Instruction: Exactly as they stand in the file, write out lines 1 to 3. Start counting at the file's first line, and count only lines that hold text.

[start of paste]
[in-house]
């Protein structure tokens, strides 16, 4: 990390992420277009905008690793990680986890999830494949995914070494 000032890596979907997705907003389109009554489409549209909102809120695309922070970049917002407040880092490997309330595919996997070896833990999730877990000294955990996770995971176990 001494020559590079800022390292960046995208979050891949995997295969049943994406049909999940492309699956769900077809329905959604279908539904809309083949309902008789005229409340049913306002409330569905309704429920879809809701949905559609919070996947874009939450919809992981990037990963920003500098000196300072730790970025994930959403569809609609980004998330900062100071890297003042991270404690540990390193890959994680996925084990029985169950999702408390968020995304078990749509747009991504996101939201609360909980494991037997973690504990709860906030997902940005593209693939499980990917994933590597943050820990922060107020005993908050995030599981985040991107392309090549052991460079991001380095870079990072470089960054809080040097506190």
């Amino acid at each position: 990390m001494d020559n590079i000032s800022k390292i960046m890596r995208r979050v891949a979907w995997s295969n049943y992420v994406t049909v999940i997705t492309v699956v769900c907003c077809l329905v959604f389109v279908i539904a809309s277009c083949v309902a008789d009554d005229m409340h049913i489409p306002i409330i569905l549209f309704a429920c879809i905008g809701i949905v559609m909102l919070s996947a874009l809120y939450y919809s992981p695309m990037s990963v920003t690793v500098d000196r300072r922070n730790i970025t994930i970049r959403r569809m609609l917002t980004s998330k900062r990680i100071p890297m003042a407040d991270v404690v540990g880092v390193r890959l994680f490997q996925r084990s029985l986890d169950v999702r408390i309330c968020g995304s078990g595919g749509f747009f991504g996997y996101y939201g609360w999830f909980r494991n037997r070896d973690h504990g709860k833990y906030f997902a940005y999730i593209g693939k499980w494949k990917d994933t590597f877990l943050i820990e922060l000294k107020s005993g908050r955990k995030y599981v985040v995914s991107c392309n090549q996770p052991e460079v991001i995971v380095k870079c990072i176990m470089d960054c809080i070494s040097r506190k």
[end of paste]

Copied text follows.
[in-house]
């Protein structure tokens, strides 16, 4: 990390992420277009905008690793990680986890999830494949995914070494 000032890596979907997705907003389109009554489409549209909102809120695309922070970049917002407040880092490997309330595919996997070896833990999730877990000294955990996770995971176990 001494020559590079800022390292960046995208979050891949995997295969049943994406049909999940492309699956769900077809329905959604279908539904809309083949309902008789005229409340049913306002409330569905309704429920879809809701949905559609919070996947874009939450919809992981990037990963920003500098000196300072730790970025994930959403569809609609980004998330900062100071890297003042991270404690540990390193890959994680996925084990029985169950999702408390968020995304078990749509747009991504996101939201609360909980494991037997973690504990709860906030997902940005593209693939499980990917994933590597943050820990922060107020005993908050995030599981985040991107392309090549052991460079991001380095870079990072470089960054809080040097506190």
């Amino acid at each position: 990390m001494d020559n590079i000032s800022k390292i960046m890596r995208r979050v891949a979907w995997s295969n049943y992420v994406t049909v999940i997705t492309v699956v769900c907003c077809l329905v959604f389109v279908i539904a809309s277009c083949v309902a008789d009554d005229m409340h049913i489409p306002i409330i569905l549209f309704a429920c879809i905008g809701i949905v559609m909102l919070s996947a874009l809120y939450y919809s992981p695309m990037s990963v920003t690793v500098d000196r300072r922070n730790i970025t994930i970049r959403r569809m609609l917002t980004s998330k900062r990680i100071p890297m003042a407040d991270v404690v540990g880092v390193r890959l994680f490997q996925r084990s029985l986890d169950v999702r408390i309330c968020g995304s078990g595919g749509f747009f991504g996997y996101y939201g609360w999830f909980r494991n037997r070896d973690h504990g709860k833990y906030f997902a940005y999730i593209g693939k499980w494949k990917d994933t590597f877990l943050i820990e922060l000294k107020s005993g908050r955990k995030y599981v985040v995914s991107c392309n090549q996770p052991e460079v991001i995971v380095k870079c990072i176990m470089d960054c809080i070494s040097r506190k």